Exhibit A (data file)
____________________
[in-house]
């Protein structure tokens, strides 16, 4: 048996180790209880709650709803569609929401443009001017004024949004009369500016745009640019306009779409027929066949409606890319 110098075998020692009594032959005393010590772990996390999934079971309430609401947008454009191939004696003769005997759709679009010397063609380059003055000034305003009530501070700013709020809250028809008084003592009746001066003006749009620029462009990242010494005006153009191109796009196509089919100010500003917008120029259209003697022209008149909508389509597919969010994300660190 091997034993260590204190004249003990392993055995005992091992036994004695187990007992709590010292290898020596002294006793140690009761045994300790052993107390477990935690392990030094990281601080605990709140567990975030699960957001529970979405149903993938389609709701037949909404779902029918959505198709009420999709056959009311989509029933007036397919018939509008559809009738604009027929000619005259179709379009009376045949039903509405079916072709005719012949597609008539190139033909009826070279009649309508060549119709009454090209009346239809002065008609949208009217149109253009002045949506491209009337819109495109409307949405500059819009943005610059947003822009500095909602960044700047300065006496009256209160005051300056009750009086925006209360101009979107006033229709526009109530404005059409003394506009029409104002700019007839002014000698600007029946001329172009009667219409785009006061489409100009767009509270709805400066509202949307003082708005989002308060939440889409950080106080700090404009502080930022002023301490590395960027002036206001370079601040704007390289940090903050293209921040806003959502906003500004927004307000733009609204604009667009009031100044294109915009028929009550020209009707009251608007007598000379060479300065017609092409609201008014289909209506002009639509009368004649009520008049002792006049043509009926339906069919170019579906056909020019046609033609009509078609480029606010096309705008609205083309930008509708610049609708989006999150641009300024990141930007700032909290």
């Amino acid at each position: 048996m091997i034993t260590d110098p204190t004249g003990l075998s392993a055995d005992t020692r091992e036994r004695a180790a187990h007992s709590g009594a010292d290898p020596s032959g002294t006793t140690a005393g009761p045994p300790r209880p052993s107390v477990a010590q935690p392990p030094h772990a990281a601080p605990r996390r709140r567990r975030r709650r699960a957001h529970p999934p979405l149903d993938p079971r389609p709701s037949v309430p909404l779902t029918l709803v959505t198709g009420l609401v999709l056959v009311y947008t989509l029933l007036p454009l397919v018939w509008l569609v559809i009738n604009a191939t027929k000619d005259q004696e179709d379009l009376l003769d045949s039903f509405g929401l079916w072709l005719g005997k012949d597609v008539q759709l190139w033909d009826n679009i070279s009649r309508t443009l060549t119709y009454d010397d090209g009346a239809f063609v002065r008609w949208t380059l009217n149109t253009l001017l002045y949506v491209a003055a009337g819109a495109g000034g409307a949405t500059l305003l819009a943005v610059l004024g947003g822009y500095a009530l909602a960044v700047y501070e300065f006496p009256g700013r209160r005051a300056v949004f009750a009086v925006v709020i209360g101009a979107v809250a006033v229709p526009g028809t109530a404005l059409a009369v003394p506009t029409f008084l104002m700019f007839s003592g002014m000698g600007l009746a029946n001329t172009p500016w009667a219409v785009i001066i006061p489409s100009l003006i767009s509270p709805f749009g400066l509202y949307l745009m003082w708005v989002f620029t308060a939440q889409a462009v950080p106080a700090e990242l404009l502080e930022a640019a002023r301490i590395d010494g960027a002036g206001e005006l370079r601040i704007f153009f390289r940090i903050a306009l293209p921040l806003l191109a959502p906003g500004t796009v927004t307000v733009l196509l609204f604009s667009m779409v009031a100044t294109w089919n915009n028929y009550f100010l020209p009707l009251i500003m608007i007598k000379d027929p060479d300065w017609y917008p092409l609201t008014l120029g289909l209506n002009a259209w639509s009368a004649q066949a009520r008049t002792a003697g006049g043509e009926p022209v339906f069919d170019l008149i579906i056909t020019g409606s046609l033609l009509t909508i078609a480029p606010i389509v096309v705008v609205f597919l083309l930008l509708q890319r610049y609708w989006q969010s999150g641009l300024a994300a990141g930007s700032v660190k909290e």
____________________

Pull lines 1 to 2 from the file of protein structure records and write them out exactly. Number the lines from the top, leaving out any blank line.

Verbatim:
[in-house]
């Protein structure tokens, strides 16, 4: 048996180790209880709650709803569609929401443009001017004024949004009369500016745009640019306009779409027929066949409606890319 110098075998020692009594032959005393010590772990996390999934079971309430609401947008454009191939004696003769005997759709679009010397063609380059003055000034305003009530501070700013709020809250028809008084003592009746001066003006749009620029462009990242010494005006153009191109796009196509089919100010500003917008120029259209003697022209008149909508389509597919969010994300660190 091997034993260590204190004249003990392993055995005992091992036994004695187990007992709590010292290898020596002294006793140690009761045994300790052993107390477990935690392990030094990281601080605990709140567990975030699960957001529970979405149903993938389609709701037949909404779902029918959505198709009420999709056959009311989509029933007036397919018939509008559809009738604009027929000619005259179709379009009376045949039903509405079916072709005719012949597609008539190139033909009826070279009649309508060549119709009454090209009346239809002065008609949208009217149109253009002045949506491209009337819109495109409307949405500059819009943005610059947003822009500095909602960044700047300065006496009256209160005051300056009750009086925006209360101009979107006033229709526009109530404005059409003394506009029409104002700019007839002014000698600007029946001329172009009667219409785009006061489409100009767009509270709805400066509202949307003082708005989002308060939440889409950080106080700090404009502080930022002023301490590395960027002036206001370079601040704007390289940090903050293209921040806003959502906003500004927004307000733009609204604009667009009031100044294109915009028929009550020209009707009251608007007598000379060479300065017609092409609201008014289909209506002009639509009368004649009520008049002792006049043509009926339906069919170019579906056909020019046609033609009509078609480029606010096309705008609205083309930008509708610049609708989006999150641009300024990141930007700032909290």